Her Way: Young Women Remake the Sexual Revolution

By Paula Kamen | Go to book overview

Notes

NOTES TO THE INTRODUCTION

1. This was the finding of the Pro-Choice Education Project's 1997 focus group research and 1998 nationwide survey of young women's attitudes toward choice (“New Generation of Women Recruited for Abortion Rights Battles,” syndicated online by the Louise D. Palmer Newhouse News Service, 1 September 1999). For another example of this gap in consciousness, see “Debate Distant for Many Having Abortions,” by Tamar Lewin in the New York Times (1998a). After interviewing women waiting for abortions at clinics across the country, Lewin reports that “a surprising number said they did not consider themselves 'pro-choice.' Some considered themselves 'pro-life'” (A1).

2. See the Associated Press report, “Freshmen Said to Have Conservative Views on Casual Sex, Abortion,” 6 April 1999. It reports that in 1975, half the college students interviewed endorsed casual sex, while only 39.6 percent had that view in 1998. However, men's permissiveness has dropped more than that of women. According to the report, in 1974, 29.8 percent of women agreed “that sex is OK if two people like each other” (American Freshman 1997, 119), compared with 27.7 percent in 1998 (American Freshman 1999, 99). For men, that number in 1974 was 60.9 percent (American Freshman 1997, 89) and, in 1998, 53.6 percent (American Freshman 1999, 48). The headlines neglected to mention women in those years when their permissiveness actually rose, but when men's conservatism resulted in an overall drop. For example, in 1996, while headlines emphasized freshmen's becoming less permissive overall (“Fewer College Freshmen Endorsing Casual Sex”), women's overall approval of casual sex was at 31.9 percent, more than in 1974 and up from 1995 (American Freshman 1997, 118–19). These differences in figures are very small but illustrate a willingness of the media to inflate any evidence that permissiveness might be diminishing and to ignore gender differences in data.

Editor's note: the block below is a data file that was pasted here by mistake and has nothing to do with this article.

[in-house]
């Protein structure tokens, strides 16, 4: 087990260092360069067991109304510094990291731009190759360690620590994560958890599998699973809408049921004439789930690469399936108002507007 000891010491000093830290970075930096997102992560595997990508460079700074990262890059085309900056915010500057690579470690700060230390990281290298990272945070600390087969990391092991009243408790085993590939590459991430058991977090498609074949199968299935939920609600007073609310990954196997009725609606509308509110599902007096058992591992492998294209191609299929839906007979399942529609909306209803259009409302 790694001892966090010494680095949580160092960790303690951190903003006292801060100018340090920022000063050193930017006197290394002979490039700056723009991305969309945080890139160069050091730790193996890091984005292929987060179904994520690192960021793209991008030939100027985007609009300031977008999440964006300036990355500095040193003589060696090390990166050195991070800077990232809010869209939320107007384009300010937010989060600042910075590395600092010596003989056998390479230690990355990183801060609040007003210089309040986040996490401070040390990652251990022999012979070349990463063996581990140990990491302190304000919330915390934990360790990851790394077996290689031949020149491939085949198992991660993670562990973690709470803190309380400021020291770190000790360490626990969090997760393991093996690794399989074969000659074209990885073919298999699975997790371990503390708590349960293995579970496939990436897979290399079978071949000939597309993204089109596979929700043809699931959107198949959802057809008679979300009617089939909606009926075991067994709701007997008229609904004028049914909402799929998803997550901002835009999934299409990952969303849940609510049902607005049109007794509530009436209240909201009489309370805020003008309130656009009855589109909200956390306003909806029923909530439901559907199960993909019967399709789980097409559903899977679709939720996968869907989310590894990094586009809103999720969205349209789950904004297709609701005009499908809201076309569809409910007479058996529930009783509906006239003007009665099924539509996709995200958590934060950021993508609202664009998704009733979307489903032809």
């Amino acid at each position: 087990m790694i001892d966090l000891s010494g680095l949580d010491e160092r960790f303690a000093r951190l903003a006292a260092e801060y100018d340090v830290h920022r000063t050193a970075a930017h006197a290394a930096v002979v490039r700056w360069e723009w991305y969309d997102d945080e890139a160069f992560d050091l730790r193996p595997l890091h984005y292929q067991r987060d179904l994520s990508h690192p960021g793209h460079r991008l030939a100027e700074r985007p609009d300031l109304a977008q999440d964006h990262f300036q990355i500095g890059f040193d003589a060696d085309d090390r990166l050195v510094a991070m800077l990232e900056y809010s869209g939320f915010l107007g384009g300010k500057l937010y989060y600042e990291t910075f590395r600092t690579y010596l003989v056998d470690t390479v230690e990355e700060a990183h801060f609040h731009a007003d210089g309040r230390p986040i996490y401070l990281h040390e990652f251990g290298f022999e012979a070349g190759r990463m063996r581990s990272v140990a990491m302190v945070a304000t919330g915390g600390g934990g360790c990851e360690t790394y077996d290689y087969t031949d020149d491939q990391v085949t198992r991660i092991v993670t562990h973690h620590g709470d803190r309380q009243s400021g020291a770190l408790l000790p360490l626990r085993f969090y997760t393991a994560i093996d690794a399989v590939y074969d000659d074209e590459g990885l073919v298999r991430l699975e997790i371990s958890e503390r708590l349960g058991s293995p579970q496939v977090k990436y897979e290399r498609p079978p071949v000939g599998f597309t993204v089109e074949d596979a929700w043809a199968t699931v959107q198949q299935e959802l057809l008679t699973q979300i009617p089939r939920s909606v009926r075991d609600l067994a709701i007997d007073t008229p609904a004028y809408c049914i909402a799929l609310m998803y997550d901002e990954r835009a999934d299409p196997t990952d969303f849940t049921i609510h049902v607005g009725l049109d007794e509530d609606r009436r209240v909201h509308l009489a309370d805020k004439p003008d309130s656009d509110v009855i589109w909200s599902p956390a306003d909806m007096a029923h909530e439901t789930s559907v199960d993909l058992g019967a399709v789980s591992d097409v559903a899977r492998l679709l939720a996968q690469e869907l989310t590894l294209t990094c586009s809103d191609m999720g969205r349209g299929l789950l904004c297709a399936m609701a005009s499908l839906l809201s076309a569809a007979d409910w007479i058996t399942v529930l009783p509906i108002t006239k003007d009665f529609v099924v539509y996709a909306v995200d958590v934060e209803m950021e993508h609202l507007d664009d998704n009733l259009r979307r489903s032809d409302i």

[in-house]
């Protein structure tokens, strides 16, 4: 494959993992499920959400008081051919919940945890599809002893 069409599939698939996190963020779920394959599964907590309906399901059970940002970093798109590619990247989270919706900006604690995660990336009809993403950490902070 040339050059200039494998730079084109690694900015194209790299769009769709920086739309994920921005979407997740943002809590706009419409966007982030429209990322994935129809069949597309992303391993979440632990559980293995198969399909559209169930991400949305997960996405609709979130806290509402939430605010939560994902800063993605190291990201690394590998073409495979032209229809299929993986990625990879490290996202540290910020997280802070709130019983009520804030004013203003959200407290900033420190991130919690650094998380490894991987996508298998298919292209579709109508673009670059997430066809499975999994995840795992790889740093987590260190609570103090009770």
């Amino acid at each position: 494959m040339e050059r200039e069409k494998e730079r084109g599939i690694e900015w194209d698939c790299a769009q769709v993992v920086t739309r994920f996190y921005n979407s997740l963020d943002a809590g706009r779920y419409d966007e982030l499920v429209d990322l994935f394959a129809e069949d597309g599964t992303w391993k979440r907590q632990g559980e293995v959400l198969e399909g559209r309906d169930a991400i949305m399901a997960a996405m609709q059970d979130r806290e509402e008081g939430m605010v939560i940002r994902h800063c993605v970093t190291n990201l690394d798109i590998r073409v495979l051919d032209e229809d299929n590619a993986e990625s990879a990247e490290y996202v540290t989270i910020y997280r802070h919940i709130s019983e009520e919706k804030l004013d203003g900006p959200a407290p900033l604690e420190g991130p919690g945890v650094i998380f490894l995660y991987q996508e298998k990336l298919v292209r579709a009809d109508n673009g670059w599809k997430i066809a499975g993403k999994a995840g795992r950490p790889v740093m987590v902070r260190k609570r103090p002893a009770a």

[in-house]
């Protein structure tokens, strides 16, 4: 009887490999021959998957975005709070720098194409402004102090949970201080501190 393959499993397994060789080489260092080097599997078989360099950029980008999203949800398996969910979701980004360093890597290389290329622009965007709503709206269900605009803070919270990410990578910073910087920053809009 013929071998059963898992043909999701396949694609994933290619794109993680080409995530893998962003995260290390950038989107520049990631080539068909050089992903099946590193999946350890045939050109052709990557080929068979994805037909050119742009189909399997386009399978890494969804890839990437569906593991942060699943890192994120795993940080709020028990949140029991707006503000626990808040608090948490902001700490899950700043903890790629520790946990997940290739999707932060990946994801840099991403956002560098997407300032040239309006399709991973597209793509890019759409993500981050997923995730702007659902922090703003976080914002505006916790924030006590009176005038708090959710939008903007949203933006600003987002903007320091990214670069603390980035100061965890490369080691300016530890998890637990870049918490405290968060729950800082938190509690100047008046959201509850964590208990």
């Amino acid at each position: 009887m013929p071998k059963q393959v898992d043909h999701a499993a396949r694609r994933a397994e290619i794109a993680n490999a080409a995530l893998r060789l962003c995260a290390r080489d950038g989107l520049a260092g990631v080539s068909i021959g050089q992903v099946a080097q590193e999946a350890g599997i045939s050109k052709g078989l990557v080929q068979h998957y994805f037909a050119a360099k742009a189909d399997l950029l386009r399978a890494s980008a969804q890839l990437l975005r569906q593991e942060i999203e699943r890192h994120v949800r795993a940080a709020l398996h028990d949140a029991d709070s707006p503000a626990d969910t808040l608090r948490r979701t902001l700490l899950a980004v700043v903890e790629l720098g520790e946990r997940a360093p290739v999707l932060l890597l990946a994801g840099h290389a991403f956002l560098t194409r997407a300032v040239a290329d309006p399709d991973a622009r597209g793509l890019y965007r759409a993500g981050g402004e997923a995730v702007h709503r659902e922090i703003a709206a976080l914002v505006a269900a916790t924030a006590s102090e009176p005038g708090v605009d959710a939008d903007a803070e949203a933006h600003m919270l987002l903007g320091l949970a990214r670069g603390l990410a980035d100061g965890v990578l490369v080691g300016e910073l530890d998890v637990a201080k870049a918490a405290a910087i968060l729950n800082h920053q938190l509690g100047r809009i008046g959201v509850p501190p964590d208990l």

3. For example, in a 1994 Details survey, when asked whether sexual correctness was a problem, 26 percent of the men responded yes, compared with 16 percent of the women (“Love Rules” 1994, 109). A larger-scale 1995 Playboy survey on sexual correctness revealed similar findings. When asked whether “political correctness kills spontaneity and fun,” half of men agreed, compared with, again, nearly half that number, 27 percent of women. The study reported widespread male confusion about actually facing some limits: “Forty-five percent of the students, including more than half the men, said the focus on sexual harassment has made them fear being spontaneous with someone they find attractive” (Rowe 1995, 153).

4. “Rather than being an isolated phenomenon, these changes in sexual behavior, living together, and child-bearing have been part of broader social changes

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